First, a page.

“We in the organization believe in honoring people while they are alive,” said the former inspector in the Royal St. Vincent and the Grenadines Police Force. “For his age, he is the most dedicated and devoted member of the organization I know.
“He brings to our meetings wisdom, reasoning, understanding and a sense of calm during heated discussions,” Tannis added. “Lately, he has become even more involved due to coronavirus.
“He is not hampered by commuting to and from meeting,” he continued. “He is up to date with social media and technology. He is almost always one of the first members to call in on our weekly teleconference.
“At one meeting, I was surprised when Mr. Thomas said he was going to block someone on Facebook who was annoying him,” Tannis said.
Thomas told Caribbean Life that he was grateful for the honor “because of my continued loyalty.
“Thank God the Ex-Police Association sponsored a party for my birthday,” he said. “About 16 of them showed up at my home. They made me feel happy and showed me that we’re brothers, not biological but in an organization.
“I hope the organization will continue to function in good spirits, and I will continue to support them as long as I’m functioning,” he added.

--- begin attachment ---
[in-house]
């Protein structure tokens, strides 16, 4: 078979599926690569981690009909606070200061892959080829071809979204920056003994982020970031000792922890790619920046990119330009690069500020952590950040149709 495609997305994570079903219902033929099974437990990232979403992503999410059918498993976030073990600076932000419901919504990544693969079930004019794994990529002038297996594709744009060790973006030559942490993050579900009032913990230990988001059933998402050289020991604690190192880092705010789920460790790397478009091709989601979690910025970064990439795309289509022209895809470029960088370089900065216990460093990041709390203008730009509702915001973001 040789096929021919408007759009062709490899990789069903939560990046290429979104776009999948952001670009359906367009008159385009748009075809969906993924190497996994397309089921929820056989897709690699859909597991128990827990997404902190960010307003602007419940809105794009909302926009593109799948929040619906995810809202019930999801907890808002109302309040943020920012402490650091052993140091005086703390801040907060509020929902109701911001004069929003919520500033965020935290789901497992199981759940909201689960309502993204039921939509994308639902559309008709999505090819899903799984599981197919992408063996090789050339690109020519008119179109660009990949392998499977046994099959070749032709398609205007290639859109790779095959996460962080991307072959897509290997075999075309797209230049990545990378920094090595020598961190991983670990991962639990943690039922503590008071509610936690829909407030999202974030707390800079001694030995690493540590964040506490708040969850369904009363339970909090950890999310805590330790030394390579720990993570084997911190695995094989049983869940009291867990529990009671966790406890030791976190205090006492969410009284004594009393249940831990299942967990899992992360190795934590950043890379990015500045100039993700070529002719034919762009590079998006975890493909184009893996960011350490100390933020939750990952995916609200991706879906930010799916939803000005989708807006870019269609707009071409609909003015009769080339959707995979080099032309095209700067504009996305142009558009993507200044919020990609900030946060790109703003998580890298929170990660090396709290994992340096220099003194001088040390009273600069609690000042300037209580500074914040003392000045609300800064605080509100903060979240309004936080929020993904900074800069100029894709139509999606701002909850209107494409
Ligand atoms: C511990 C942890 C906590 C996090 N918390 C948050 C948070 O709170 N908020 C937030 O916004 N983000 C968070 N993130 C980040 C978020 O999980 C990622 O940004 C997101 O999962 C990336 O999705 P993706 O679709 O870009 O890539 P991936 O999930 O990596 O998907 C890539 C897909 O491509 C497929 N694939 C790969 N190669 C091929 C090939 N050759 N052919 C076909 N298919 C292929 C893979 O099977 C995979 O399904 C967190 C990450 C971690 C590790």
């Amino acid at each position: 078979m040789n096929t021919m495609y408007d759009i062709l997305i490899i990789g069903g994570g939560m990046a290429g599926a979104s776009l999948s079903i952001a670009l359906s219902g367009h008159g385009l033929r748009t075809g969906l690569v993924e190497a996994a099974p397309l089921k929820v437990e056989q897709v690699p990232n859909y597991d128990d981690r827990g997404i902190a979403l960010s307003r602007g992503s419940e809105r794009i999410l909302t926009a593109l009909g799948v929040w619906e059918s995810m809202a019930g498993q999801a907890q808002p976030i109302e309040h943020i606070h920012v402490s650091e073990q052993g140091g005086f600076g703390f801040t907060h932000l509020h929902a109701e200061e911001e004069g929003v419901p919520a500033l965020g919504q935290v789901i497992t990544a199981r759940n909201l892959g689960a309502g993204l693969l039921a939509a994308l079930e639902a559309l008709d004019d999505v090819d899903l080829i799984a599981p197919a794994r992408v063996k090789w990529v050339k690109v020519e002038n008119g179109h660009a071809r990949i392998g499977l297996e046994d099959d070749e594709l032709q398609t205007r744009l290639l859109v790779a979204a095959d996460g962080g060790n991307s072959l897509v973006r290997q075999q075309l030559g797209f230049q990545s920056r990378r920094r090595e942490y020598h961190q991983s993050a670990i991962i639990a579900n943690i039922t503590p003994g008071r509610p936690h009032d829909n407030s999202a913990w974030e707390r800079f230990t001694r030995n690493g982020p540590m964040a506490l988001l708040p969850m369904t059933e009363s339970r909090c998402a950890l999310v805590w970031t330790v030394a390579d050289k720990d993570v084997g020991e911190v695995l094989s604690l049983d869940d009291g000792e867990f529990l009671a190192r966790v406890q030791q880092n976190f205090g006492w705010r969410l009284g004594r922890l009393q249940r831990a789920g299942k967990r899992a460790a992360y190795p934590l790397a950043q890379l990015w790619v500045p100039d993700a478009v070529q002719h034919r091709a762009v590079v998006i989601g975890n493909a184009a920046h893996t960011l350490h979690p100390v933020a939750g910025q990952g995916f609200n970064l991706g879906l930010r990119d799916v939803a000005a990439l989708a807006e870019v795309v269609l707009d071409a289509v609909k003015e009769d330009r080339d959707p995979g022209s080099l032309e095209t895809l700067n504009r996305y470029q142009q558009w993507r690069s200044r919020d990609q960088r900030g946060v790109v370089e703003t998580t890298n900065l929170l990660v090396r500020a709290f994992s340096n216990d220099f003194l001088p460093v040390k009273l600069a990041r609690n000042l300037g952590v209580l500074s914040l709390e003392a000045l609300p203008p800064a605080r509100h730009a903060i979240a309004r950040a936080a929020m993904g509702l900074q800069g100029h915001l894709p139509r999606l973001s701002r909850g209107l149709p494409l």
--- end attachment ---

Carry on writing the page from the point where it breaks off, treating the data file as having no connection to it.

Thomas said he was born in Choppins Village, near the town of Calliaqua in St. Vincent and the Grenadines, on Sept. 12, 1926.
He said his late father, Leopold Thomas, originally lived on the Orange Hill Estate on the north eastern coast on mainland St. Vincent, but moved to Choppins Village after the 1902 La Soufriere volcanic eruptions in St. Vincent and the Grenadines.
Thomas said his father met his mother, Amabelle Thomas, née Ashton, in Choppins.
He said his mother died in 1948, when she journeyed to Trinidad and Tobago to visit her daughter, Kate Dacon. Thomas’s father went to the Great Beyond four years later.
Thomas said he was three-years-old when his parents moved to Mt. Bentick in Georgetown, St. Vincent and the Grenadines’ second town, after capital Kingstown, seeking employment.
He said his parents worked in the sugarcane, arrowroot and cotton fields on the Mr. Bentick Estate.
Having not received an early education, Haywood said, when he was 10, his parents sent him to live with what he considered to be “a wealthy family” — the Jimmy Cato Family — in Kingstown.